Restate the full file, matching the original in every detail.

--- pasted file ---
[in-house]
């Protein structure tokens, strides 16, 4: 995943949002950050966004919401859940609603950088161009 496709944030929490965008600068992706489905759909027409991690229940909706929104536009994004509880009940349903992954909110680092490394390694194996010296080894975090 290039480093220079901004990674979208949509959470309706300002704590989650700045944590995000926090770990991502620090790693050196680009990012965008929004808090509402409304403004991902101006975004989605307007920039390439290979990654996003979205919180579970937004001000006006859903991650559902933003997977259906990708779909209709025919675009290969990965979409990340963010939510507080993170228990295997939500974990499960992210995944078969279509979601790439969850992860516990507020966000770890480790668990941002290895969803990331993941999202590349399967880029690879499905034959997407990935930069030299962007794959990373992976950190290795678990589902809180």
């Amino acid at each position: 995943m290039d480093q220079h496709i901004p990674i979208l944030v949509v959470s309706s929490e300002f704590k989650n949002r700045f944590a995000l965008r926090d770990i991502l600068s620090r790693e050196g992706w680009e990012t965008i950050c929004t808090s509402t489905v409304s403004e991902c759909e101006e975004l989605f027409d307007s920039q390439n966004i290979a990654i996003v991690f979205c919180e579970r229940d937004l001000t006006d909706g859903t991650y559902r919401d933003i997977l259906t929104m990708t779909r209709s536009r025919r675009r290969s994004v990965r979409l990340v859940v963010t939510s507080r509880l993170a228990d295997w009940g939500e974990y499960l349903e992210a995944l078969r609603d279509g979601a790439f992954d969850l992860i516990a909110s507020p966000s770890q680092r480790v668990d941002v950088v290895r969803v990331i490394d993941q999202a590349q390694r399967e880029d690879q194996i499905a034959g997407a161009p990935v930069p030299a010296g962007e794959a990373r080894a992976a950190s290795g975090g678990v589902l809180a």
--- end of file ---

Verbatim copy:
[in-house]
């Protein structure tokens, strides 16, 4: 995943949002950050966004919401859940609603950088161009 496709944030929490965008600068992706489905759909027409991690229940909706929104536009994004509880009940349903992954909110680092490394390694194996010296080894975090 290039480093220079901004990674979208949509959470309706300002704590989650700045944590995000926090770990991502620090790693050196680009990012965008929004808090509402409304403004991902101006975004989605307007920039390439290979990654996003979205919180579970937004001000006006859903991650559902933003997977259906990708779909209709025919675009290969990965979409990340963010939510507080993170228990295997939500974990499960992210995944078969279509979601790439969850992860516990507020966000770890480790668990941002290895969803990331993941999202590349399967880029690879499905034959997407990935930069030299962007794959990373992976950190290795678990589902809180």
């Amino acid at each position: 995943m290039d480093q220079h496709i901004p990674i979208l944030v949509v959470s309706s929490e300002f704590k989650n949002r700045f944590a995000l965008r926090d770990i991502l600068s620090r790693e050196g992706w680009e990012t965008i950050c929004t808090s509402t489905v409304s403004e991902c759909e101006e975004l989605f027409d307007s920039q390439n966004i290979a990654i996003v991690f979205c919180e579970r229940d937004l001000t006006d909706g859903t991650y559902r919401d933003i997977l259906t929104m990708t779909r209709s536009r025919r675009r290969s994004v990965r979409l990340v859940v963010t939510s507080r509880l993170a228990d295997w009940g939500e974990y499960l349903e992210a995944l078969r609603d279509g979601a790439f992954d969850l992860i516990a909110s507020p966000s770890q680092r480790v668990d941002v950088v290895r969803v990331i490394d993941q999202a590349q390694r399967e880029d690879q194996i499905a034959g997407a161009p990935v930069p030299a010296g962007e794959a990373r080894a992976a950190s290795g975090g678990v589902l809180a």